Elk & Bison Prairie

elkVisitors travel in their enclosed vehicle via a 3.5-mile paved loop road. Numerous other wildlife species also thrive in the prairie. Wild turkeys, a variety of birds, small game, butterflies, and prairie mammals find sanctuary in the Elk & Bison Prairie.

Spring is a time for new life! During March and April, we begin the process of controlled burns to protect the prairie by removing dead grasses and deterring tree growth. Elk and bison shed their winter coats. Many animals seek out rubs — trees, stumps, or rocks — to help the shedding process along.

During May, the first bison calves appear. Bison calves stay close to their mothers. Elk calves are born in late May or June. Elk keep their newborn calves hidden in vegetation until the young are strong enough to keep up with the herd.

Summer

It’s prime growing season for grasses, flowers, and babies in the prairie. During the hottest days, both elk and bison seek relief by finding shade trees or taking a dip in a pond. You’ll find these large animals to be most active between sunrise and sunset.  If you are visiting during summer, you might want to visit the prairie just after sunrise and right before sunset.

Take caution when in the presence of bison during breeding season from July to September. Bulls can be especially aggressive at this time.

Bison cow and calf, Photo by Ray Stainfield

Fall

In early autumn you may see prairie wildflowers in bloom—purple blazing stars, partridge peas, and butterfly milkweeds. Autumn is also a busy time for prairie wildlife. In September and October elk begin “bugling”—their mating call. Elk also rub the velvet from their antlers to prepare for mating season. Watch for trees that have been rubbed bare of bark; a sign that an animal polished its antlers.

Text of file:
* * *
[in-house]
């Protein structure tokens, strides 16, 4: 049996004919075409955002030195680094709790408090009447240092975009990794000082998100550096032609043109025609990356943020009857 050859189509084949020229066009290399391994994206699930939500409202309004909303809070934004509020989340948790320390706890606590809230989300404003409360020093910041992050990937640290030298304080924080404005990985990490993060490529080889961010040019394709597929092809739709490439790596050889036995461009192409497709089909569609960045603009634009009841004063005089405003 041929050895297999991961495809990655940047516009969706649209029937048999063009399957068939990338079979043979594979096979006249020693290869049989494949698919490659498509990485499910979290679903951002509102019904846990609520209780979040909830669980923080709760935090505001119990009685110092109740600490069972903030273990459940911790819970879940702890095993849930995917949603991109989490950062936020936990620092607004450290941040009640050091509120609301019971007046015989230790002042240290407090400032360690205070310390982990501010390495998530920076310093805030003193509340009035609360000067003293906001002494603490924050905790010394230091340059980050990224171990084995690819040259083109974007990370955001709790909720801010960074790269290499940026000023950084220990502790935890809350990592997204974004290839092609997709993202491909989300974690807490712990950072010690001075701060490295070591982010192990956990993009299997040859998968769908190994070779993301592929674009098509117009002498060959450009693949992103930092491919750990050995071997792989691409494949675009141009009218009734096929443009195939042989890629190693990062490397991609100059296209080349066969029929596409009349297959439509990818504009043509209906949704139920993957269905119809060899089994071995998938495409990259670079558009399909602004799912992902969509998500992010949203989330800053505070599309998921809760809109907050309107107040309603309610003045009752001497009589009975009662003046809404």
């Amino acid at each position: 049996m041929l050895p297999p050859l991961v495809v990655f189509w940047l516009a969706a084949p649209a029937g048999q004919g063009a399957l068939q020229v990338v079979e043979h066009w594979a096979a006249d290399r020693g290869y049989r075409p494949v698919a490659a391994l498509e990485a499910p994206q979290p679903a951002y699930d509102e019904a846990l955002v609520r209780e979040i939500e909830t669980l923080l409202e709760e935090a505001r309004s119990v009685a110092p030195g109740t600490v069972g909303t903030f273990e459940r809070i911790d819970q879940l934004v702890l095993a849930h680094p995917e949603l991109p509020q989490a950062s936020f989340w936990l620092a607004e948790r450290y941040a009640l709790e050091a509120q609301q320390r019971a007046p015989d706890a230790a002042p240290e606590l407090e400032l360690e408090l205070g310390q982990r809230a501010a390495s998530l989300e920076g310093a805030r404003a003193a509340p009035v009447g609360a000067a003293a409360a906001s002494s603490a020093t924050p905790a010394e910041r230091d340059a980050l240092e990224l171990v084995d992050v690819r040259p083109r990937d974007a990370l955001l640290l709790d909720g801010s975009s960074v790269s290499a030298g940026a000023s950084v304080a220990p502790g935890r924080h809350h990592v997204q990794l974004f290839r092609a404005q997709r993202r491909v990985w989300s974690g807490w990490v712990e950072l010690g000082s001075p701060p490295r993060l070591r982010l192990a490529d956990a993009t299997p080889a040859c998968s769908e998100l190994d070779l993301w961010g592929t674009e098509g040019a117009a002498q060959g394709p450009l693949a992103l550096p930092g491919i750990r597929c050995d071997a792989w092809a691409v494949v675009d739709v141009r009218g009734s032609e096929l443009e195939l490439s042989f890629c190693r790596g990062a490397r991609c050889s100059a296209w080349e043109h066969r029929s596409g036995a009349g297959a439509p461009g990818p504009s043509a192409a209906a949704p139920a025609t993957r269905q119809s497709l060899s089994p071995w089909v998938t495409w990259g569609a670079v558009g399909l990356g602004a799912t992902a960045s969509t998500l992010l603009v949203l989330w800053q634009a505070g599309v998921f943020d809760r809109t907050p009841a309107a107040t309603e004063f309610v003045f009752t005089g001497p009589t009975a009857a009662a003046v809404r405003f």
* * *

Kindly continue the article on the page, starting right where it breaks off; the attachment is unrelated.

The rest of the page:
In cool weather, snakes seek out the warmth of our blacktop road. Please do not run over or harass the snakes! Reptiles are very important to the prairie ecosystem.

Elk bugling at Elk Bison Prairie, Photo by Sherry Bailey

Winter

The bare landscape of winter heightens wildlife viewing opportunities. Elk and bison will have their full winter coats by December. Elk will browse on dried grasses, twigs, bark, and mast (acorns). Bison will eat grass through the winter months and throughout the day when it’s cold.

Elk fighting with bison in background.

Volunteers Needed

Our Bugle Corps volunteers provide interpretive assistance to visitors, and strive to ensure the safety of our visitors and wildlife. To become a Bugle Corps volunteer, call 270-924-2007.


South Bison Range

The South Bison Range sits alongside the Woodlands Trace National Scenic Byway across from The Homeplace — south of the Tennessee state line.

Visitors view bison roaming in two adjacent 100-acre pastures from the road

Bison can be very dangerous during mating season and with their young calves. Stay back from the fence if bison are near; bulls have been known to charge the fence and escape.

Bring binoculars for better wildlife viewing. Find more tips in our Wildlife Watching Tips.

Our Elk & Bison Prairie and our South Bison Range are part of our wildlife management program.


During Coronavirus Closures

 

The Interpretive staff at the Woodlands Nature Station, the Golden Pond Planetarium and Observatory, as well as the Homeplace Working Farm and Agricultural Museum are studying and working to develop content which can be helpful to each of you. Visit this page for links to enriching and instructional materials you can use during this difficult time.

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